ORLANDO – For decades, the Orlando area has benefitted from international visitors coming to this region to visit the local tourist attractions, stay at local hotels and dine at restaurants — pumping millions into the economy every year.
Now a very different kind of foreign investment is coming here – one based not on tourism, but medical research and aircraft construction.
Mazor Robotics, Inc. is an Israeli developer that builds surgical robots for medical research. The company recently announced that it was relocating its U.S. headquarters to Orlando.
What attracted them, the company’s CEO noted, was the existing health care infrastructure in this city, including the expansive Lake Nona Medical Complex.
“We look forward to relocating our U.S. base to the Metro Orlando area,” said Ori Hadomi, CEO of Mazor Robotics. “We anticipate a great deal of growth over the next several years, and the medical centers in Florida have been innovators with their rapid adoption of the Renaissance technology. We strongly believe that with the Orlando area’s commitment to providing a superior environment for medical research and development, our company will be well-positioned to maximize that growth opportunity.”
At the same time, an Italy-based airplane manufacturer called Italico Aviation announced it would open a manufacturing plant at the Kissimmee Gateway Airport, to build light sports aircraft.
“We are excited to begin manufacturing in the United States,” said Eros Spinozzi, president of Italico Aviation. “The Kissimmee location is perfect, as it offers us access to everything we need, from a great workforce, strategic location, a tremendous customer base and, most importantly, the Florida sunshine that enables us to showcase our planes year-round.”
Both of these projects represent a significant economic investment in the regional economy, said Rick Weddle, president and CEO of the Metro Orlando Economic Development Commission, the non-profit private/public partnership agency serving Orange, Seminole, Lake and Osceola counties and the City of Orlando.
It shows that foreign companies fully recognize the economic potential of operating in Central Florida, Weddle added.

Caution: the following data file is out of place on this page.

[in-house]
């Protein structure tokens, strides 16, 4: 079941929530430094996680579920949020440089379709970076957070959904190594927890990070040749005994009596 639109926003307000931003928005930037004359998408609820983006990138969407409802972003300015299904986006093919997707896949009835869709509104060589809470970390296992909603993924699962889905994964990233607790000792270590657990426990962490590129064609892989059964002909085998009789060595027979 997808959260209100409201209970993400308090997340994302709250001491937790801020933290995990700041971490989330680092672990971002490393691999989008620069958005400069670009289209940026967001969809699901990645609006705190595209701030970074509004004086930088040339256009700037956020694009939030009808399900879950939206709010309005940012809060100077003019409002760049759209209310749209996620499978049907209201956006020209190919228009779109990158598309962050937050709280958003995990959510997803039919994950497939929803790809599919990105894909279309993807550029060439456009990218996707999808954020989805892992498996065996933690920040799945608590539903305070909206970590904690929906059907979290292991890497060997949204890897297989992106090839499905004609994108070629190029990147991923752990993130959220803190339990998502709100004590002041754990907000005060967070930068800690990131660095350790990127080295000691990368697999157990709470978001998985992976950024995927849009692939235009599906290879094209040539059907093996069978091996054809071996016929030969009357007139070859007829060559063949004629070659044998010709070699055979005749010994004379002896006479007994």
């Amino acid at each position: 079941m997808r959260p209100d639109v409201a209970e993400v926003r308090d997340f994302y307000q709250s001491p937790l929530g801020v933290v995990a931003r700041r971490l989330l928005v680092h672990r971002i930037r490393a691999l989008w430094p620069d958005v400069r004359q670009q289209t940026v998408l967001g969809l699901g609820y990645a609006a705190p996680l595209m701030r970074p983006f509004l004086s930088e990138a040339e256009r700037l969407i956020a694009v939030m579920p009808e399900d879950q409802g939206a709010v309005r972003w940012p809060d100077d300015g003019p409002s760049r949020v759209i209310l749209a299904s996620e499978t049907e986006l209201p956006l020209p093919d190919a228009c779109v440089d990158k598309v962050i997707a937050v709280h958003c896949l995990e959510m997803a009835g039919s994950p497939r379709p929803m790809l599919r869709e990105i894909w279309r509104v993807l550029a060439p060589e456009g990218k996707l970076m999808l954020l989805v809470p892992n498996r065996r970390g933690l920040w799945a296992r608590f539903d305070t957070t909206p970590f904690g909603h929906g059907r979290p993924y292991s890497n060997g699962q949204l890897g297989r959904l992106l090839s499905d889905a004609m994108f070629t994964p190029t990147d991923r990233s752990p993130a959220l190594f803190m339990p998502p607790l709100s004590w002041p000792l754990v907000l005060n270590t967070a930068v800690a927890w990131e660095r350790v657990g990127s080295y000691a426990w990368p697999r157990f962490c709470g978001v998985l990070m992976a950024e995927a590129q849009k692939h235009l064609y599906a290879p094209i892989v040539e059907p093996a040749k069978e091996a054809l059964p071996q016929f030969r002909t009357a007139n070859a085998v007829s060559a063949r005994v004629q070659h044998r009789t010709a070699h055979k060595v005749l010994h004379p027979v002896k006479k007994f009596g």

“We are grateful Mazor Robotics chose Orlando for their U.S. headquarters, reflecting our belief in the region’s long term Life Science sector viability,” he said.
Mazor markets and distributes Renaissance and robotic systems, which are used in spinal surgery to allow physicians to conduct the most highly accurate procedures possible.
As the company’s Web site notes, “Mazor Robotics’ surgical guidance technology has been successfully used in a wide variety of spinal procedures–from routine cases to the most complex cases. Many of these cases would not even be attempted without Mazor Robotics’ surgical guidance technology. The company’s pipeline includes innovative products that will reshape the art of surgery.”
A minimally invasive spinal stabilization procedure is enabled by Renaissance, an intraoperative 3D imaging system which is an add-on to existing operating room imaging systems.
The firm, which now employs 20 people in the U.S., is expected to increase its workforce at the new Orlando headquarters over the next three years.
“Mazor’s move to Orlando is a shining example of what can result from pursuing targeted and strategic international economic development opportunities,” said Orlando Mayor Buddy Dyer. “This is also a testament of how Orlando is increasingly being considered as the location for national and global headquarter operations.”
Italico Aviation USA plans to create 55 new positions over the next four years at its new Kissimmee headquarters — an estimated $3.2 million capital investment. The firm is also expanding its research and development to this site, which will make it a distribution center for all their sales in the western hemisphere.
There are now three large manufacturers of lights sports aircraft, including Italico.
The other two manufacturers are located in other countries – Cessna in China and Piper in Czechoslovakia – and the new Kissimmee headquarters will be called Italico Aviation USA, and will be the only original equipment manufacturer of lights sports aircraft in this country.
The move was praised by state and local officials as a significant economic investment in both Florida’s and the local economy.
“Italico’s choice to locate in Florida reflects our ability to help international firms achieve their business goals through the partnerships, resources and talent the state offers,” said Florida Secretary of Commerce Gray Swoope, who serves as president & CEO of Enterprise Florida Inc., the state’s lead economic development organization.
City of Kissimmee Mayor Jim Swan added that Italico’s decision to expand operations here is “a testament that Kissimmee and Osceola County are great places for international companies to start, expand and continue to prosper.”
Both firms received state and local incentives to relocate here.
The State of Florida and the City of Orlando provided Mazor with an incentive package worth $238,000, including $190,400 from the state and $47,600 from Orlando, through the Qualified Target Industry (QTI) tax refund program.
Italico Aviation USA also received a QTI tax refund from the state, Osceola County and Kissimmee, along with a High Impact Sector Bonus – a $550,000 incentive awarded because the firm met certain contractual performance requirements, including creating new jobs locally, Weddle said.
“As the nation’s busiest tourism destination, it is no surprise that aviation companies are attracted to Metro Orlando,” he said. “Our low-tax environment, expedited permitting processes and incentives are also attractors for the manufacturing industry.”
These projects represent the work of a partnership that included the State of Florida, Enterprise Florida, the two cities, and Metro Orlando EDC. For more information, visit Orlando EDC.
Contact us at FreelineOrlando@gmail.com.